The Institute for Global Law and Policy is committed to keeping the Workshop as low-cost as possible for admitted applicants.

More information to come shortly – please stay tuned!

Workshop Faculty

Faculty members from institutions around the globe will join us during the African Regional Workshop to contribute in a variety of ways. Faculty will include:

Mohammed Amin Adam, Africa Center for Energy Policy

Waheeda Amien, University of Cape Town

Penny Andrews, University of Cape Town

Diamond Ashiagbor, SOAS, University of London

Raymond Atuguba, University of Ghana

Mashood Baderin, SOAS, University of London

Adelle Blackett, McGill University Faculty of Law

Danwood Chirwa, University of Cape Town

Cyra Choudhury, Florida International University

Jean Comaroff, Harvard University

John Comaroff, Harvard University

Matt Craven, SOAS, University of London

Dennis Davis, High Court of Cape Town

Julia Dehm, University of Texas at Austin

Wesahl Domingo, University of the Witwatersrand, Johannesburg

Karen Engle, University of Texas School of Law

Jorge Esquirol, Florida International University

Guenter Frankenberg, Goethe University Frankfurt

Chris Gevers, KwaZulu University

Evance Kaluia, University of Cape Town

Sylvia Kang’ara, Riara University

David Kennedy, Harvard Law School

Martti Koskenniemi, University of Helsinki, Faculty of Law

Vidya Kumar, University of Birmingham

Sandy Liebenberg, Stellenbosch University

Rashida Manjoo, University of Cape Town

Achille Mbembe, University of the Witwatersrand, Johannesburg

Zinaida Miller, McGill University

Joel Modiri, University of the Witwatersrand, Johannesburg

Horatia Muir Watt, Sciences Po Law School

Kibet Mutai, Kenya Industrial Property Institute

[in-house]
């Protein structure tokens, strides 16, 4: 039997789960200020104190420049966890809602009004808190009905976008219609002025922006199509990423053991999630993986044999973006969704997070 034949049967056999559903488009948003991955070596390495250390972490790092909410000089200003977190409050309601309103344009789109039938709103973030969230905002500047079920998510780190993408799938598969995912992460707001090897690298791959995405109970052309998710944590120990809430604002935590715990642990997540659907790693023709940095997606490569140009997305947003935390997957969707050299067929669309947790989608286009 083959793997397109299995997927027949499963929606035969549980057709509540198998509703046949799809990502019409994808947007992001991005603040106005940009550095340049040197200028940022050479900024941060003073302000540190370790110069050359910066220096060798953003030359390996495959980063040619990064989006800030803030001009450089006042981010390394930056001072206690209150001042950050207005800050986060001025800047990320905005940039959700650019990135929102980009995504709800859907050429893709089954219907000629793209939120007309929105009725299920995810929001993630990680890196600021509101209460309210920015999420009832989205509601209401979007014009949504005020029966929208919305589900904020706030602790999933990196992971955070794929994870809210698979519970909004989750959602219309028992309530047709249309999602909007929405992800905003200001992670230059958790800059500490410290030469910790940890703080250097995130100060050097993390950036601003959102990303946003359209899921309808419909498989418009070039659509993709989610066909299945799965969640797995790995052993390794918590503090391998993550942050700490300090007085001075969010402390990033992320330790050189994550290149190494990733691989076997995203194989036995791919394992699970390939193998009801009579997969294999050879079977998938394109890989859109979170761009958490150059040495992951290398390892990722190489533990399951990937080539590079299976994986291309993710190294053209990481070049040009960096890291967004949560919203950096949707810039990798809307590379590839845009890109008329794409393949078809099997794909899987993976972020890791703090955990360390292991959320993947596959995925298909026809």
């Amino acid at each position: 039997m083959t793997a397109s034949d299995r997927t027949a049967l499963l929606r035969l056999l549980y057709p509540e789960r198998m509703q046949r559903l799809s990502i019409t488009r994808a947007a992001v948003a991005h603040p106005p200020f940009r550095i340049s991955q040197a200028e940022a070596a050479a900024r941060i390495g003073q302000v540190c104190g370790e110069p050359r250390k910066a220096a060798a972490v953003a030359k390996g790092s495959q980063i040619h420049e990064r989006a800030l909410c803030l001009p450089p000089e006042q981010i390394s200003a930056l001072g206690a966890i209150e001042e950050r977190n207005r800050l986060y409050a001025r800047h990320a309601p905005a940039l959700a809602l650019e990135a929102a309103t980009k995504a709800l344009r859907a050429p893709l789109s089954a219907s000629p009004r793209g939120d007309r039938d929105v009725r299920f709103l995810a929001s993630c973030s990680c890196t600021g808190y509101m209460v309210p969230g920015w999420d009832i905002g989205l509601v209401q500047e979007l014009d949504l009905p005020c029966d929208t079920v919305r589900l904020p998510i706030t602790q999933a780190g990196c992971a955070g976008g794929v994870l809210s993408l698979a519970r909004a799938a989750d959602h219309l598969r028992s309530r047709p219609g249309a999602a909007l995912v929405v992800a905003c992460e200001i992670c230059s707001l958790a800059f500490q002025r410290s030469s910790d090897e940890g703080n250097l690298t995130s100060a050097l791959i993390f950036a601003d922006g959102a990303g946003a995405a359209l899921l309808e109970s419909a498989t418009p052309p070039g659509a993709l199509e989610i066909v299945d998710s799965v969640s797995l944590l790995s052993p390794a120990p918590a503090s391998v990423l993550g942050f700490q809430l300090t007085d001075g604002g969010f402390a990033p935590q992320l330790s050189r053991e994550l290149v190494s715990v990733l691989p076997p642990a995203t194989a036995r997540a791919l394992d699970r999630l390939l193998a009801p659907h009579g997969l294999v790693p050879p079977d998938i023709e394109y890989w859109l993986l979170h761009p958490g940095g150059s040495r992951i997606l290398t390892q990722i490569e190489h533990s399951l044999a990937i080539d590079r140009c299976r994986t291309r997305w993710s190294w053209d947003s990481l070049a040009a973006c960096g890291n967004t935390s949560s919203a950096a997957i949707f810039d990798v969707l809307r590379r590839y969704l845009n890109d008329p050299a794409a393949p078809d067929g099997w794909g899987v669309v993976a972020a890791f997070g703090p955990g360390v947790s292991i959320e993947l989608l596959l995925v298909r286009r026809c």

Vasuki Nesiah, New York University School of Law

Thandabantu Nhlapo, Former Deputy VC of University of Cape Town

Rugemeleza Nshala, Lawyers’ Environmental Action Team

Kate O’Regan, University of Cape Town

Sundhya Pahuja, Melbourne Law School

Nicolas Perrone, Universidad Externado de Colombia

Debora Posel, University of Cape Town

Nikolas Rajkovic, Tilburg Law School

Kerry Rittich, University of Toronto, Faculty of Law

Hani Sayed, The American University in Cairo

Dee Smythe, University of Cape Town

Karin van Marle, University of Pretoria

Robert Wai, Osgode Hall Law School

Lucie White, Harvard Law School

Mikhail Xifaras, Sciences Po Law School

Workshop Streams*

*Please note: this list of streams is tentative. Please check back soon for a finalized list of workshop streams.

The Challenges of Legal Diversity

A critical inquiry into the conjuncture and disjunctures of multiple legal cultures, founded on dissimilar principles, coexisting within a single nation-state and it’s implications for citizenship and the rule of law.


Legal Thought and Method

This stream will explore the range of intellectual and analytic methods that have animated innovative, heterodox and critical work in global law and policy. We will pay particular attention to the traditions of social thought and philosophy as they have influenced legal and policy analysis, of socio-legal and sociological analysis, and of critical traditions within the legal field.

Development and Labor